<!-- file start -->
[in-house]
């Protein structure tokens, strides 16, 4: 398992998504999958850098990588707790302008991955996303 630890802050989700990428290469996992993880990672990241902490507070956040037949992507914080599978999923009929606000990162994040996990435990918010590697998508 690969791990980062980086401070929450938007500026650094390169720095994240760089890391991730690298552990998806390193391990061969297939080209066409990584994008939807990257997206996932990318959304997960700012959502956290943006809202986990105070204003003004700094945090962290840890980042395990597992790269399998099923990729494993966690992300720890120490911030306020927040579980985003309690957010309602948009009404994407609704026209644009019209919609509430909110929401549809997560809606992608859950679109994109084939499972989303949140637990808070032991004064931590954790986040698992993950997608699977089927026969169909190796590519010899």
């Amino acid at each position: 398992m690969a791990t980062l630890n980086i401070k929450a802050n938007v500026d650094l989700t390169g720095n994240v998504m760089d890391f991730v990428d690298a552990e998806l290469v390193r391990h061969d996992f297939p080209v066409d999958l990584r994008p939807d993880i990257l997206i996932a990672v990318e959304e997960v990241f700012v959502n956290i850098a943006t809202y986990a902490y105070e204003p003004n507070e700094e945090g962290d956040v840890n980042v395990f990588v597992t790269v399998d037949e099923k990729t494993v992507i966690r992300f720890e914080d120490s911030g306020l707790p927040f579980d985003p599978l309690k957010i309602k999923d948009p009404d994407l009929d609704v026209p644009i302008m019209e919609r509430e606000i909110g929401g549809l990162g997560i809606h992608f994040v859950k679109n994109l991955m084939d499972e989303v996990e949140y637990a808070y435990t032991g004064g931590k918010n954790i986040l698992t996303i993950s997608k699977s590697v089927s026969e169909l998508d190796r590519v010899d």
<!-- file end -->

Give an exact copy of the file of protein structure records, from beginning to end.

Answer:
[in-house]
């Protein structure tokens, strides 16, 4: 398992998504999958850098990588707790302008991955996303 630890802050989700990428290469996992993880990672990241902490507070956040037949992507914080599978999923009929606000990162994040996990435990918010590697998508 690969791990980062980086401070929450938007500026650094390169720095994240760089890391991730690298552990998806390193391990061969297939080209066409990584994008939807990257997206996932990318959304997960700012959502956290943006809202986990105070204003003004700094945090962290840890980042395990597992790269399998099923990729494993966690992300720890120490911030306020927040579980985003309690957010309602948009009404994407609704026209644009019209919609509430909110929401549809997560809606992608859950679109994109084939499972989303949140637990808070032991004064931590954790986040698992993950997608699977089927026969169909190796590519010899």
């Amino acid at each position: 398992m690969a791990t980062l630890n980086i401070k929450a802050n938007v500026d650094l989700t390169g720095n994240v998504m760089d890391f991730v990428d690298a552990e998806l290469v390193r391990h061969d996992f297939p080209v066409d999958l990584r994008p939807d993880i990257l997206i996932a990672v990318e959304e997960v990241f700012v959502n956290i850098a943006t809202y986990a902490y105070e204003p003004n507070e700094e945090g962290d956040v840890n980042v395990f990588v597992t790269v399998d037949e099923k990729t494993v992507i966690r992300f720890e914080d120490s911030g306020l707790p927040f579980d985003p599978l309690k957010i309602k999923d948009p009404d994407l009929d609704v026209p644009i302008m019209e919609r509430e606000i909110g929401g549809l990162g997560i809606h992608f994040v859950k679109n994109l991955m084939d499972e989303v996990e949140y637990a808070y435990t032991g004064g931590k918010n954790i986040l698992t996303i993950s997608k699977s590697v089927s026969e169909l998508d190796r590519v010899d």